In our case, the development of NVA, hyphema, and anterior uveitis is consistent with ischemic stress. The ischemia has possibly been mild given the lack of changes in the iris and cornea and delayed onset compared to those cases reported by Watson and Gunduz et al.[11],[15] Although we did not perform the anterior segment angiography, the presentation and great response to subconjunctival bevacizumab and topical steroid are consistent with ASI. The underlying systemic medical conditions of the patient may interfere with blood perfusion and predisposition to ASI,[21],[22] being former smoker with hypothyroidism, hypercholesterolemia, sleep apnea, asthma, and psoriasis.

One of the MMC active metabolites cross-links with DNA, causing selective interruption of DNA replication and inhibition of mitosis. This makes MMC cytotoxic to both fibroblasts and microvascular endothelial cells, therefore, it does not only reduce the production of fibroblasts, but also affects the microvascular blood supply of the treated area.[23] This may promote VEGF production and lead to neovessel formation. Thin-walled, avascular bleb is a common finding with MMC-augmented trabeculectomies.[24] There are reports of scleral melting, necrosis, and scleromalacia following trabeculectomy augmented with MMC, possibly due to ischemia.[25],[26],[27] Studying the filtering bleb in a patient with hypotony who underwent surgical revision showed that the scleral flap and adjacent sclera were avascular and friable. The histopathology of the excised bleb showed acellular avascular subepithelium.[28]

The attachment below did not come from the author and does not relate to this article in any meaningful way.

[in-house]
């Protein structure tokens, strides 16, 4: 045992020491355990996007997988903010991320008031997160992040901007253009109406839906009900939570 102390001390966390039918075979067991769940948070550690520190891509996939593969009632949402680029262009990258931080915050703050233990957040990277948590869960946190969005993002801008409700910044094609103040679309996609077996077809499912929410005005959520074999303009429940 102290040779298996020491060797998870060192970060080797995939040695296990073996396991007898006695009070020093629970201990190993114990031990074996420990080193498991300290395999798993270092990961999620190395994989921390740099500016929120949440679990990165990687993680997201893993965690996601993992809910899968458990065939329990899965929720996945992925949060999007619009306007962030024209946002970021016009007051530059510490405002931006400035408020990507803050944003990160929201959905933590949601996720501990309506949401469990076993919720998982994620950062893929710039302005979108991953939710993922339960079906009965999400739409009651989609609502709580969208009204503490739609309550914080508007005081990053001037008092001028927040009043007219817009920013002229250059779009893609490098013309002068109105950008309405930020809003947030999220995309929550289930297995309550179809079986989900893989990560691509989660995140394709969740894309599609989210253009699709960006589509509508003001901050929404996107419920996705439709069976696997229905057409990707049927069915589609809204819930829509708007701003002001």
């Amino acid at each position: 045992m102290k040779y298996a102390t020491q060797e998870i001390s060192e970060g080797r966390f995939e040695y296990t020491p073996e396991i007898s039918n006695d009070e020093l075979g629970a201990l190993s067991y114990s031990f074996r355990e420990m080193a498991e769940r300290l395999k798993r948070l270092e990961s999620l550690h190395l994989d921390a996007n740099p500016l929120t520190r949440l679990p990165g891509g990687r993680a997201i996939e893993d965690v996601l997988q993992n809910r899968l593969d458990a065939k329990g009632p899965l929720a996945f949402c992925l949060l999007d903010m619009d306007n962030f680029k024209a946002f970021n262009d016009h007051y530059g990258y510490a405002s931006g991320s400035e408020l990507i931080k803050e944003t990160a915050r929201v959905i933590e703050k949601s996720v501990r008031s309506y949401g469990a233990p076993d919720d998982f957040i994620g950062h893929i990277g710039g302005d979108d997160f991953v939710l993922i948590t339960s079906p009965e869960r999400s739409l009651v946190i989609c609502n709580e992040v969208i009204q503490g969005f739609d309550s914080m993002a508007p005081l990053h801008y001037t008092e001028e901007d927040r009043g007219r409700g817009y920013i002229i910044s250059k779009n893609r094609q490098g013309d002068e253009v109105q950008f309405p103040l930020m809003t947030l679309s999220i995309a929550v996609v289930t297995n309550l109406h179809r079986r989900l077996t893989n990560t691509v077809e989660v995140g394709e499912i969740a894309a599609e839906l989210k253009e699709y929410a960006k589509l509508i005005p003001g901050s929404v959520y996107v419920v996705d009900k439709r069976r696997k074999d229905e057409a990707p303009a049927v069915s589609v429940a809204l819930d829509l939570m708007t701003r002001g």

The subconjunctival injection of MMC instead of the conventional sponge application results showed that it has comparable safety and success.[29],[30] The effect of the MMC on vascular endothelial cells and its distribution in wider area after injection might have a role in inducing ischemia. One study evaluating the effects of intravesical MMC in bladder carcinoma in rats showed increased urinary VEGF concentration with upregulated VEGF receptors in both cancerous and normal bladder tissue.[31] Such effect has not been studied and reported in the eye with the commonly used concentration, duration, and rinsing after MMC application.[32]

Regardless of the underlying pathology, inhibiting the angiogenesis process with anti-VEGF therapy is an effective treatment of angiogenic eye diseases. Bevacizumab is a full-length humanized monoclonal antibody against VEGF type-A which has a central role in ocular neovascular diseases.[33] Intravitreal injection of bevacizumab is the standard treatment of neovascular glaucoma complicating posterior segment ischemia.[34] Subconjunctival bevacizumab injection was also effective in the treatment of corneal neovascularization.[35] In our case, due to the lack of evidence of posterior segment ischemia, bevacizumab was administered subconjuctivally with frequent topical steroids which resulted in marked regression of the neovessels and suppression of the inflammatory process.

Declaration of patient consent

The authors certify that they have obtained all appropriate patient consent forms. In the form the patient (s) has/have given his/her/their consent for his/her/their images and other clinical information to be reported in the journal. The patients understand that their names and initial s will not be published and due efforts will be made to conceal their identity, but anonymity cannot be guaranteed.

Financial support and sponsorship


Conflicts of interest

There are no conflicts of interest.

   References Top